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For more about David Joel Miller and my work in the areas of mental health, substance abuse and Co-occurring disorders see the about the author page. For information about my other writing work beyond this blog check out my Google+ page or the Facebook author’s page, up under David Joel Miller. Posts to the “books, trainings and classes” category will tell you about those activities. If you are in the Fresno California area, information about my private practice is at A list of books I have read and can recommend is over at Recommended Books


10 thoughts on “Binge Eating Disorder – the other side of Anorexia and Bulimia

  1. I struggle with binge eating and have done so for years. I was diagnosed with dysthemic depression & fibromyalgia in my early 20’s. The binge eating began during early adolescence after a two year period of molestation by my 2nd step father and the subsequent disruptions in my mother’s & my living circumstances and her undiagnosed & untreated depression.

    My addictive/self-destructive personality and behaviors have been varied & dispersed over the years and have touched on and been engaged in toxic relationships/codependency, promiscuity/frigidity, substance use with brief & sporadic episodes of abuse, perfectionism, and lots of manipulation and control issues.

    Throughout all of this, I have parented two children to adulthood and am currently parenting a 3 1/2 yr old. I was terrified of turning out like my mother and my maternal grandmother, as well as the thought of what harm my children would/could experience as a result of having me as their mother. Consequently, I have intermittently sought treatment, healing and growth through education, various medical & therapuetic treatment modalities, and access to community & self-help organizations, as well as spiritual/religious practices.

    Today, I can say that while I battle the component and symptoms of depression and binge eating on an almost daily basis, I have not been defeated by them, even as I have been shaped by them and to a large degree my self identity is way too defined by them.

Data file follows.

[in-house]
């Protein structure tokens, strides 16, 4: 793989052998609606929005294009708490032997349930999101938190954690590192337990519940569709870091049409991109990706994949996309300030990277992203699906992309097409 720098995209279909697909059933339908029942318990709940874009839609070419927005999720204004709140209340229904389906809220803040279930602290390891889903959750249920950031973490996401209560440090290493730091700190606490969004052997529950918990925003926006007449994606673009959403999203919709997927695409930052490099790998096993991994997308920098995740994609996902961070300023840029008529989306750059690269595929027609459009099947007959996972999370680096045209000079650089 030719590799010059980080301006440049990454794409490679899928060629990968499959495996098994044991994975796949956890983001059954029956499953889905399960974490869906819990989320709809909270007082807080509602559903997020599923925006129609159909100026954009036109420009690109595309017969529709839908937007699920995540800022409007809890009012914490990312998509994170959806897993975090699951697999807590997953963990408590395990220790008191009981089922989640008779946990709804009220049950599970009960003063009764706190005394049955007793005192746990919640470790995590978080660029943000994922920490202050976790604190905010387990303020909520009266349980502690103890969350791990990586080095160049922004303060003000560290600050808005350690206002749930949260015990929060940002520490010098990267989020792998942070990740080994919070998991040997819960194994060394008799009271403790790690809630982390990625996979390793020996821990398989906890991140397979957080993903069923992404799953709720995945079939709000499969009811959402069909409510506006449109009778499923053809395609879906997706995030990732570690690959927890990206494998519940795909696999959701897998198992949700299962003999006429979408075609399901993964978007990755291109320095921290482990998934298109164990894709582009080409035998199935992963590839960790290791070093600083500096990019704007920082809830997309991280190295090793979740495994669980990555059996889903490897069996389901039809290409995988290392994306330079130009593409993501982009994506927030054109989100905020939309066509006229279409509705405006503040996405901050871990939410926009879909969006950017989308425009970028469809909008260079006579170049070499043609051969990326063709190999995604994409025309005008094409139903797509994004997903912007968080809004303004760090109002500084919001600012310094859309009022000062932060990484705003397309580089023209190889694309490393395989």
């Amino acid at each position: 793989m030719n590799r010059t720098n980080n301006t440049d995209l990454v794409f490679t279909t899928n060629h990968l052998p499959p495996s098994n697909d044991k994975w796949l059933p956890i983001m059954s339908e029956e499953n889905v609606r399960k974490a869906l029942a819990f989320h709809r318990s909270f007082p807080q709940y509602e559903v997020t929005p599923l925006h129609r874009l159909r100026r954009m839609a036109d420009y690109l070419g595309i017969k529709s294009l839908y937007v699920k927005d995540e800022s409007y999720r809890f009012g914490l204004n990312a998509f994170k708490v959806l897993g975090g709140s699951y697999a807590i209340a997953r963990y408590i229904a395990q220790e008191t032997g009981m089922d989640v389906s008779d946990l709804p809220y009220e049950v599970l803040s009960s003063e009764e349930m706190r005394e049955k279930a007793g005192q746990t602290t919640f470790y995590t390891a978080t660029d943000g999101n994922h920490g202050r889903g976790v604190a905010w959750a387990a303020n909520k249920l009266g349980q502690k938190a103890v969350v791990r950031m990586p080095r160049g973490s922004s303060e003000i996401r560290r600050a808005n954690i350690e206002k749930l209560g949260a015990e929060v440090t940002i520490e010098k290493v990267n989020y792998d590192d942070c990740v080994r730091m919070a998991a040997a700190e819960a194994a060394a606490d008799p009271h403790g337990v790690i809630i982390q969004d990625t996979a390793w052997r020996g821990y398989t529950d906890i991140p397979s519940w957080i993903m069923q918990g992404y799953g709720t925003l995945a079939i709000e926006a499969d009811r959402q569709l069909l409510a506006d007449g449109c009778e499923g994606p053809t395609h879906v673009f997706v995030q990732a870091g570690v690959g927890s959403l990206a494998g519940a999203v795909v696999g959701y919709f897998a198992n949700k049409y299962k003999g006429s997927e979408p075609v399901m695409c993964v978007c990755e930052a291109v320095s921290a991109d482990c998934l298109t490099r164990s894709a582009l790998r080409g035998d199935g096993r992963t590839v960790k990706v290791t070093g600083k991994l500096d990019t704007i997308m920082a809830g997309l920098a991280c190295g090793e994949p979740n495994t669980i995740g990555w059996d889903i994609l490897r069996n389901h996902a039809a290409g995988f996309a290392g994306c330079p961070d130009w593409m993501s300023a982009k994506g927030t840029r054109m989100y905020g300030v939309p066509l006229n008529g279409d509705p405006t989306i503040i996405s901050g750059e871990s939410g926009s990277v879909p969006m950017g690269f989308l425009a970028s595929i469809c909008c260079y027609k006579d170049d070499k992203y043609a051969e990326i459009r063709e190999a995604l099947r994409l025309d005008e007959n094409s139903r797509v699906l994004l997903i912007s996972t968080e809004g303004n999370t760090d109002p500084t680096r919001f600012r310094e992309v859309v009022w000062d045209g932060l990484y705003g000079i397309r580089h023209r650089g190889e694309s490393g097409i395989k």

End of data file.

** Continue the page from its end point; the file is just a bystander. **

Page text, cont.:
The successes I can count and name are that I am here and still breathing. I am forming new relationships with my adult children, and parenting my youngest better and healthier than I was or than what I was able to do for her siblings. I am continuing to work toward my own wellness and growth and fighting my way out of isolation, despite the intensity of the thoughts and feelings that try to keep me isolating. Therein lies my victory and hope.


    • Hi Human,
      I can tell you that it does get better, One day at a time. Just know that you are where you need to be – -there is great learning on this path. Perhaps the best gift of our binges is that it signals us that we need to attend to our own needs, slow down, and take really good care of ourselves. xo


  2. Pingback: Eating Disorders and substance abuse | counselorssoapbox

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  8. I’m so happy BED is finally being recognized. When i was going through my own recovery, I had a difficult time having my situation understood and taken seriously by those in my life–and I also struggled to find therapists who really understood it too. Thanks David!